Got William set up with live access to json weathermap data so that he can
start testing his new weathermap in a more realistic fashion.
Some different visualisations of my smtp state machine graphs show some
nodes with a huge number of links, all at various stages of the protocol
that it probably shouldn't be able to transition between. These tend to
link to another node with a large number of transitions that also links
back, so tight loops are formed with many transitions. Direct loops should
be prevented from forming (they are being checked for at least), but it's
possible that check is missing a case or the loops are being formed as
side effects of merging others states. Need to keep wading through the
step by step merging output to see how this is coming about.
I tidied up my code a lot, and combined the 8 or so different versions of the programme into one that takes command line options.
I made a few more options for the data output, I tried removing all leaf nodes, so it would only display core nodes, but this had little impact in clarifying the data. I tried eliminating the first arbitrary number of nodes in each hop, but the graph would break up before there was any significant improvement in clarity. I also allowed it to remove any hop that never had an rtt less than 35ms, in order to remove the foreign nodes that had creeped in, though this led to a lot of false positives.
I also managed to get gephi to produce an ASN graph, though my solution was pretty clumsy. I saved the graph in gephi, edited the file and reopened it..
I also made a graph with LGL. Gephi is coping with the size of the graphs however, and does give a lot more control over how the data is represented.
Collected some new traceroute datasets for Chris containing fewer
unresponsive hops. Still quite a significant number in the middle of
the path don't reply and it seems they probably won't due to the way they
are configured. May need some heuristics to try to merge unresponsive hops
that are probably the same device.
Saw an NZNOG post about web page loading times ("user experience") and
thought it might be interesting to do a bit more work with the web
download speed data we've been collecting on a couple of AMP monitors.
Wrote a script to convert the data from the http2 test into the HTTP
Archive (HAR) format so I could use their tools to generate waterfall
graphs similar to what firebug produces. This seems to be working fine
except that data from the Waikato monitor is showing sub-millisecond
connection times to websites hosted in the US. Spent some time looking
inside libcurl to see if the problem could be there, but it turns out that
it is the fortinet on the edge of the university network acting as a web
proxy that is breaking my results.
In trying to generate a nice state machine graph to use to illustrate some
points I decided that the merged tree looked really bad - it had large
numbers of transitions between the same pairs of nodes. Generated a lot of
graphs showing the distributions of object sizes across those transitions
to confirm that they were all distinct (in general they were).
I added reading in ASN data to my programme, from files from Team Cymru's website, and used a formula Perry gave me for converting ASNs to colours, so now graphs are coloured by ASN.
Assuming every node with an unknown address was a new node was resulting in 80% of the nodes in the graph being unkown, since the same routes are taken many times. So I made it not display unknown nodes.
Brendon got some new data that checks more times for an address before giving up, which reduced the number of unknown nodes, but it still has around 60% unknown nodes.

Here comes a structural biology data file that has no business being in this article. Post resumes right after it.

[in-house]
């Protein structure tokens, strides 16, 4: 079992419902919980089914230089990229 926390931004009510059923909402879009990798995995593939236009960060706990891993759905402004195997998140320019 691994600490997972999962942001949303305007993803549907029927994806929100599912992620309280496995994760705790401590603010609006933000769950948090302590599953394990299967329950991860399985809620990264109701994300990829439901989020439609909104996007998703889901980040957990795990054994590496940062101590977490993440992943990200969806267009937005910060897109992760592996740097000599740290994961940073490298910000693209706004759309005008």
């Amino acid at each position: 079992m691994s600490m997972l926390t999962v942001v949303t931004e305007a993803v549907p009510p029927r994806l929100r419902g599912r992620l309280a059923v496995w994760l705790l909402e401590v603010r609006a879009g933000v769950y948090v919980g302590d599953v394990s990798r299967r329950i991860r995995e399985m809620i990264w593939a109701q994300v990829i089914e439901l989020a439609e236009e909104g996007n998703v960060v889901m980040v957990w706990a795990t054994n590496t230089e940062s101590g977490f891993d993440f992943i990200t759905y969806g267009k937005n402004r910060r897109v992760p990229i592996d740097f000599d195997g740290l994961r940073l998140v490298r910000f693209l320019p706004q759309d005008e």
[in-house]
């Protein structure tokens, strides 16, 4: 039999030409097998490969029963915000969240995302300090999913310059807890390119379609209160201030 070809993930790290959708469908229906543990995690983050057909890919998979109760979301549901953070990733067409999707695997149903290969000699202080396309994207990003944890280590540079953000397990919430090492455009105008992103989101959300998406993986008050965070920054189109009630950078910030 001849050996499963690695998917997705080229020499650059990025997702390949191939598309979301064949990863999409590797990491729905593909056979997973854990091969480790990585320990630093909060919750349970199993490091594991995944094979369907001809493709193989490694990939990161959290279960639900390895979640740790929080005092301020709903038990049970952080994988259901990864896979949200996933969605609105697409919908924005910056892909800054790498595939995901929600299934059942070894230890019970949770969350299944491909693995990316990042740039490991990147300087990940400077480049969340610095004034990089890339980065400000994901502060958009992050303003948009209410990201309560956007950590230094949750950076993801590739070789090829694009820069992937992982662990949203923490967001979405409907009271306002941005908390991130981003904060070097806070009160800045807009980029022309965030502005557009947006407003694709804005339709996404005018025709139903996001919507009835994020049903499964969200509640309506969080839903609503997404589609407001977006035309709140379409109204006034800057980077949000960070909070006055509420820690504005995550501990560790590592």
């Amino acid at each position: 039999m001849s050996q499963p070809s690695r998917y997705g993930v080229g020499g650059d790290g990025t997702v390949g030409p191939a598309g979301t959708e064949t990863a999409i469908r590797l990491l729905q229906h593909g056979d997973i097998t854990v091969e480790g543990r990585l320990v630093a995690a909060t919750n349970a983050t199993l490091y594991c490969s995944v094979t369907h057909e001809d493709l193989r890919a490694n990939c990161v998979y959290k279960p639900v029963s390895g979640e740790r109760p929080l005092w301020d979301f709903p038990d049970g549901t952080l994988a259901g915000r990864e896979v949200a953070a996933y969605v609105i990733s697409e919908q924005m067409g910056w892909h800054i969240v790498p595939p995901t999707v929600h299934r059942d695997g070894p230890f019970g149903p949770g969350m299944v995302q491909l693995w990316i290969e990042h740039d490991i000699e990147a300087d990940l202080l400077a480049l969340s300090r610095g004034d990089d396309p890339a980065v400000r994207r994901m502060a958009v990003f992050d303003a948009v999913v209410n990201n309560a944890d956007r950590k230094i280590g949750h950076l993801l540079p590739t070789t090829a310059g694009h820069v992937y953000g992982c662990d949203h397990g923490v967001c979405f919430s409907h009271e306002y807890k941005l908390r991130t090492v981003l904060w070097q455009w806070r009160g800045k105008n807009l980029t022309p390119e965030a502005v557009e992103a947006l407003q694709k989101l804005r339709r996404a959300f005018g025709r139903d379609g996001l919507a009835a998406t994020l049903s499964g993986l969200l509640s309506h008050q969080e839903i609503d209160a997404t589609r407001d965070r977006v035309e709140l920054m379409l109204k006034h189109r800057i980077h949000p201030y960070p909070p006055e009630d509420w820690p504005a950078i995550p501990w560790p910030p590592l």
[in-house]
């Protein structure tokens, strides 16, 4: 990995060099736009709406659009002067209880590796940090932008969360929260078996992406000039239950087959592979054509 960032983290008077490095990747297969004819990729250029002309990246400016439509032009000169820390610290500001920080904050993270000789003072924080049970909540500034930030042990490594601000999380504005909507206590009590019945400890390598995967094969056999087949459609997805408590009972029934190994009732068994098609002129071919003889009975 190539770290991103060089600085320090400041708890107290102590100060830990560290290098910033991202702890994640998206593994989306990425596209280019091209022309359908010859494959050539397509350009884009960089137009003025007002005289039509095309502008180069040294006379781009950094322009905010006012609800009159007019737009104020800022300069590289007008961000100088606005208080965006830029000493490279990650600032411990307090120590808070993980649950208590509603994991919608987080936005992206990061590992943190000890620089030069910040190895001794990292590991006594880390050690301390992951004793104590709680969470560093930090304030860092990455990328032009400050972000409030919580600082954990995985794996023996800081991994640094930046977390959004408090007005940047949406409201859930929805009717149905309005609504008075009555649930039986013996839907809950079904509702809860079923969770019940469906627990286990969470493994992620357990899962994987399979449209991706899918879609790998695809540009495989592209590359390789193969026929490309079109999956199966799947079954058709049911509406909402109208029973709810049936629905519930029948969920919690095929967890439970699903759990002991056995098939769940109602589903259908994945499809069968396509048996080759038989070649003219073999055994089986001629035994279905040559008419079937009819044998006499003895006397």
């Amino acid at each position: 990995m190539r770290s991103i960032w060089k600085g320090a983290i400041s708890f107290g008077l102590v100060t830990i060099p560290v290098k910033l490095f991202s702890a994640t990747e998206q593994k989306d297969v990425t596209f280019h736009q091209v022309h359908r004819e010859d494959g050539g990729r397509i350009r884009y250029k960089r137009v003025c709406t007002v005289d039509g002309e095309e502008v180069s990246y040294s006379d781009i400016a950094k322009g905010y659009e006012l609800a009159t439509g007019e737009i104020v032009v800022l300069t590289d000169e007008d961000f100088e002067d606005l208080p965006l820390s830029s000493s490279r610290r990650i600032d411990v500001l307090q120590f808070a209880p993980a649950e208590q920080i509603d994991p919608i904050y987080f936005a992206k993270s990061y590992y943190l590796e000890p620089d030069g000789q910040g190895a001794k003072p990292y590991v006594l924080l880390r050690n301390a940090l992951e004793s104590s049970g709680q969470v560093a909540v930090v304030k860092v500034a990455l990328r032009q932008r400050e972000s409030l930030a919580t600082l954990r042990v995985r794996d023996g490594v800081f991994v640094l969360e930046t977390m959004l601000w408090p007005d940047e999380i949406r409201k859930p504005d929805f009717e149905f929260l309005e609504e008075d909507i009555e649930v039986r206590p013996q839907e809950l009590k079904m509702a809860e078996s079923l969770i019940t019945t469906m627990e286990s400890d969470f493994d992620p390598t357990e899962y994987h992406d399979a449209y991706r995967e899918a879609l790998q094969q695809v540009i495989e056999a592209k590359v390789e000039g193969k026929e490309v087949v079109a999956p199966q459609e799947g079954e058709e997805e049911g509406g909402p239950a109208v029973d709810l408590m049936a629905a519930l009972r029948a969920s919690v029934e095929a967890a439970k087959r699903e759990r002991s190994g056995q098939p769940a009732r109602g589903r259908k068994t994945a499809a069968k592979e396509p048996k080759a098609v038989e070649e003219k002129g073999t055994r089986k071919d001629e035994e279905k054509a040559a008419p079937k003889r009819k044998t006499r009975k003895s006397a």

Gephi can group nodes according to an attribute into one larger mode, so I played around with that, but it leads to awkward looking results, which I havent been able to work out how to overcome.
After seeing the graphs Chris made with a small number of destinations and
a single testing site, I found a few more sources of addresses that are
used within New Zealand (though not necessarily assigned to NZ
organisations) and started generating a new test data set. The new dataset
will have data for 28,000 /24s from four sources once collection
completes. Will need to have a look and see if this resolution is
Also put together a bunch of sample data and databases for William to use
with the new weathermap. It mimics the KAREN set up, so hopefully he can
use that to write scripts to deal with getting the data into the right
Spent some time picking up the smtp state machine documentation again,
trying to get some images of example trees to show the merging process.
Spent some time helping settle in summer students Chris and William. I'll
be involved in their projects, supplying data etc. As part of that I
collected some sample traceroute data from a few monitors to a few
destinations to get an idea of what I can get from a warts file, and to
give Chris some data to start building small maps with. Played around a
bit with scamper to see how the doubletree implementation works and if it
would be useful to use when collecting the data (and any other ways I can
use to minimise the impact of collection). Also put together some sample
code to demonstrate how to operate on the traceroute data.
Investigated information published by APNIC about addresses
assigned/allocated for NZ use to get a good initial pool of addresses to
test to in order to generate larger topology graphs. Will have to see if
there are any other avenues that will list addresses used within New
Zealand (even if they are assigned elsewhere), thinking some of the public
looking glasses may be useful here.
Short week back due to travel. Most of the week was spent catching up on
emails and things that needed to be done while I was away (weathermap
updates, etc). Spent some time looking at the way scamper was packaged for
AMP machines and checking that it would work fine for an upcoming topology
collection project, as well as investigating NZ IPv6 documentation
(community best practices) to see if there were any clues that might make
it easier to perform measurement to addresses that are actually in use.